This month marks the one-year anniversary of Russia’s invasion of Ukraine. For one year I have been wondering why the rest of the world is allowing the fighting to continue to not evicting Russia from Ukraine, by force if necessary. Don’t get me wrong, I understand the reluctance to initiate another war—whether it be hot or cold. My son is nearing the age when he will have to register with Selective Service; the last thing I want is another world war and the possibility of a draft in the U.S. At the same time, the fear of hardship—even violence and war—should not be a deterrent to doing what is right.
C.S. Lewis said, “Integrity is doing the right thing, even when no one is watching.” That’s a familiar quote because it’s true. But if it is true that integrity is doing the right thing even when no one is watching then it certainly follows that integrity includes doing the right thing when everyone is watching. And the world is watching Ukraine.
Last September, when the war was but seven months old, the Pew Research Center reported that Americans were less concerned about the war spreading into other countries than they had been, with just over a quarter of U.S. adults saying that they were not too concerned or were not concerned at all about Russia defeating Ukraine. At the same time, 57% of Americans said that the U.S. was providing the right amount or too much support to Ukraine.
Well, let’s be honest—if the U.S. were supplying adequate support to Ukraine, the war would be over and Russia would have lost.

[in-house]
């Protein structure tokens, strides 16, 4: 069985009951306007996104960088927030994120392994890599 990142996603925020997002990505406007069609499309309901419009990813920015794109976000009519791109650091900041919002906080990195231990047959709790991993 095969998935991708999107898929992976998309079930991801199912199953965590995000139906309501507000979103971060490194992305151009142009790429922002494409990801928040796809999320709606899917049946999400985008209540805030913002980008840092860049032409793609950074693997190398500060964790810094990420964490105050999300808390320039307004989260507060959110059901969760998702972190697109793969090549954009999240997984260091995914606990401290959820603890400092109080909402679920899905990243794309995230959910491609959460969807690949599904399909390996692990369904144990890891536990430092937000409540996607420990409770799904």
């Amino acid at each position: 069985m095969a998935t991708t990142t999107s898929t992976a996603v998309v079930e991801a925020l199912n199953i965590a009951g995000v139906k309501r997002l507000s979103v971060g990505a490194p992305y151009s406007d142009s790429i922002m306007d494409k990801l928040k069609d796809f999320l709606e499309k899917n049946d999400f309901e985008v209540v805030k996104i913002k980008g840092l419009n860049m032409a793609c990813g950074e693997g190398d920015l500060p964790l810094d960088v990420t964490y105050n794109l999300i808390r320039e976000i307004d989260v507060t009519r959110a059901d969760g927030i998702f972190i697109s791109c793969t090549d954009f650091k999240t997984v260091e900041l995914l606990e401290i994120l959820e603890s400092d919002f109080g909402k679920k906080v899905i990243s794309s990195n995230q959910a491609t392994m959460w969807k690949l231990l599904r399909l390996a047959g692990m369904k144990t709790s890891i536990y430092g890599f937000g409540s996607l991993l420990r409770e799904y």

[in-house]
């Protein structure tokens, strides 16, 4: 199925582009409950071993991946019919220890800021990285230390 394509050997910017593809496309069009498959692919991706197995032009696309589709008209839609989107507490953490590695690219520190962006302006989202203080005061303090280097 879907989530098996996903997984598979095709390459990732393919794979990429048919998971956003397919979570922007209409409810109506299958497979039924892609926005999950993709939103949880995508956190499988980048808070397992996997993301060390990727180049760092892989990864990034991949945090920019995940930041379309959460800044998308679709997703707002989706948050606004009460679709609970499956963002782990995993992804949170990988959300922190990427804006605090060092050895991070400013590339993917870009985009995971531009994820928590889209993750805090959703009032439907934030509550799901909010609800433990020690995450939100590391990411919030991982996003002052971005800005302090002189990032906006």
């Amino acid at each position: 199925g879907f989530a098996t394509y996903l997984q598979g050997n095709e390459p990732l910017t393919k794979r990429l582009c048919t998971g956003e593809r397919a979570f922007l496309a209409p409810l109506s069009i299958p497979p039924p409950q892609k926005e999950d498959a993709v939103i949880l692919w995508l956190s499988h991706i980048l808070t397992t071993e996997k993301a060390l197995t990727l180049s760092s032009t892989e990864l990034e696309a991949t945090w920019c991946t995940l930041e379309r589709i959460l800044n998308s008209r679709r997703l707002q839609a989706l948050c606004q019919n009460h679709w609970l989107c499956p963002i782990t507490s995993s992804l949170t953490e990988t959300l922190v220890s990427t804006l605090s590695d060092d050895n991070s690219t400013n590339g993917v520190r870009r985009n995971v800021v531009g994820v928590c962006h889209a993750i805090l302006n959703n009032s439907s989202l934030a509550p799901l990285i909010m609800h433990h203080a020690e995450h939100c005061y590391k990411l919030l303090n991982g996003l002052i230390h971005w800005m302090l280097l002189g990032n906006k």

In December, Steven Pifer wrote, for The Brookings Institution, that the war has “proven a disaster for Russia — militarily, economically, and geopolitically. The war has badly damaged Russia’s military and tarnished its reputation, disrupted the economy, and profoundly altered the geopolitical picture facing Moscow in Europe.” That may be true, but wrote that two months ago today and Russia does not seem inclined to give up.
A year ago Paul Kolbe, the director of the Intelligence Project at Harvard Kennedy School’s Belfer Center for Science and International Affairs and a 25-year veteran of the CIA, said this about U.S. involvement in Ukraine:
From a principled standpoint, if the United States stands for democracy, if it stands for freedom of nations and peoples to choose their paths, if it stands opposed to aggression and efforts to change borders by force, then this is the ideal example of exactly where we should be walking the walk and not just talking the talk.
Kolbe was right then and his comments are still right today. Back in November, when Russia withdrew from Kherson, General Mark Milley, the Chairman of the US Joint Chiefs of Staff, said, “When peace can be achieved, seize it.” Maybe. But there’s a reason why Neville Chamberlain is best remembered for the utter foolishness of his claim of having achieved “peace for our time.” Appeasing Hitler proved to be naïve but shortsighted; before long, Hitler was doing exactly what he promised he wouldn’t do. And who can blame him, given that the rest of the world’s leading countries had demonstrated a reluctance to do what was necessary to make him stop? In case anyone has forgotten, the appeasement approach was already tried with Putin, too. (Remember Crimea?)